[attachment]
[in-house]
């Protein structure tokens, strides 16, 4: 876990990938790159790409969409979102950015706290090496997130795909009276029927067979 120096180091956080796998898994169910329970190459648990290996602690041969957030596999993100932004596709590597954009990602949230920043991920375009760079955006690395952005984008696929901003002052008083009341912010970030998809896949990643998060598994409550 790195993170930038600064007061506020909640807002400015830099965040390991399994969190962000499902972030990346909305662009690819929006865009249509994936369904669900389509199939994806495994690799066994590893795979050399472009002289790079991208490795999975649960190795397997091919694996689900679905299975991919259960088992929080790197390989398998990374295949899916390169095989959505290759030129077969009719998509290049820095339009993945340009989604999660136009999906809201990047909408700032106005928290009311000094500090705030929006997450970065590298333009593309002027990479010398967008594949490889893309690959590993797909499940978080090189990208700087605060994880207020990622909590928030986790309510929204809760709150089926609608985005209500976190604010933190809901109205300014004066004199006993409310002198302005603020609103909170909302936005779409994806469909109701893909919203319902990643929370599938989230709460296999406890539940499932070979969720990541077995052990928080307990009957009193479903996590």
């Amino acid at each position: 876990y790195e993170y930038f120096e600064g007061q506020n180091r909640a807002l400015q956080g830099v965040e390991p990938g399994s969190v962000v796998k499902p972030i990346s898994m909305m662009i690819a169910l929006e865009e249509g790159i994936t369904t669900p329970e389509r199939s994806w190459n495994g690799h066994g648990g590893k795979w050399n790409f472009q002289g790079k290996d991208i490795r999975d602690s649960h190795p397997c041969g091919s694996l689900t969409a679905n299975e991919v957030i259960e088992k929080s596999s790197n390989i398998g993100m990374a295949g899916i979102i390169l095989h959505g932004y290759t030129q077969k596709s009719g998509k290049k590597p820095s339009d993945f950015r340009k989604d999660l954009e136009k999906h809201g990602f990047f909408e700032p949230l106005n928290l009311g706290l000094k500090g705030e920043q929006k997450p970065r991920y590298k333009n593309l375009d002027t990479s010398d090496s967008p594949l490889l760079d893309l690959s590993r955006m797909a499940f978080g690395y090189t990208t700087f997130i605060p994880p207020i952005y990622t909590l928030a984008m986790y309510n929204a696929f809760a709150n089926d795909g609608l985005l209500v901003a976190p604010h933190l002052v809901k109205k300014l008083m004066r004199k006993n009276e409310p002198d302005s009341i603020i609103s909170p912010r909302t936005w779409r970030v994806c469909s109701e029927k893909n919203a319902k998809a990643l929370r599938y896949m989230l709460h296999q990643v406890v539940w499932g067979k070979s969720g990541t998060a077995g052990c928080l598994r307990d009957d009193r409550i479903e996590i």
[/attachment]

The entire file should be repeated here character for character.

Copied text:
[in-house]
């Protein structure tokens, strides 16, 4: 876990990938790159790409969409979102950015706290090496997130795909009276029927067979 120096180091956080796998898994169910329970190459648990290996602690041969957030596999993100932004596709590597954009990602949230920043991920375009760079955006690395952005984008696929901003002052008083009341912010970030998809896949990643998060598994409550 790195993170930038600064007061506020909640807002400015830099965040390991399994969190962000499902972030990346909305662009690819929006865009249509994936369904669900389509199939994806495994690799066994590893795979050399472009002289790079991208490795999975649960190795397997091919694996689900679905299975991919259960088992929080790197390989398998990374295949899916390169095989959505290759030129077969009719998509290049820095339009993945340009989604999660136009999906809201990047909408700032106005928290009311000094500090705030929006997450970065590298333009593309002027990479010398967008594949490889893309690959590993797909499940978080090189990208700087605060994880207020990622909590928030986790309510929204809760709150089926609608985005209500976190604010933190809901109205300014004066004199006993409310002198302005603020609103909170909302936005779409994806469909109701893909919203319902990643929370599938989230709460296999406890539940499932070979969720990541077995052990928080307990009957009193479903996590």
């Amino acid at each position: 876990y790195e993170y930038f120096e600064g007061q506020n180091r909640a807002l400015q956080g830099v965040e390991p990938g399994s969190v962000v796998k499902p972030i990346s898994m909305m662009i690819a169910l929006e865009e249509g790159i994936t369904t669900p329970e389509r199939s994806w190459n495994g690799h066994g648990g590893k795979w050399n790409f472009q002289g790079k290996d991208i490795r999975d602690s649960h190795p397997c041969g091919s694996l689900t969409a679905n299975e991919v957030i259960e088992k929080s596999s790197n390989i398998g993100m990374a295949g899916i979102i390169l095989h959505g932004y290759t030129q077969k596709s009719g998509k290049k590597p820095s339009d993945f950015r340009k989604d999660l954009e136009k999906h809201g990602f990047f909408e700032p949230l106005n928290l009311g706290l000094k500090g705030e920043q929006k997450p970065r991920y590298k333009n593309l375009d002027t990479s010398d090496s967008p594949l490889l760079d893309l690959s590993r955006m797909a499940f978080g690395y090189t990208t700087f997130i605060p994880p207020i952005y990622t909590l928030a984008m986790y309510n929204a696929f809760a709150n089926d795909g609608l985005l209500v901003a976190p604010h933190l002052v809901k109205k300014l008083m004066r004199k006993n009276e409310p002198d302005s009341i603020i609103s909170p912010r909302t936005w779409r970030v994806c469909s109701e029927k893909n919203a319902k998809a990643l929370r599938y896949m989230l709460h296999q990643v406890v539940w499932g067979k070979s969720g990541t998060a077995g052990c928080l598994r307990d009957d009193r409550i479903e996590i």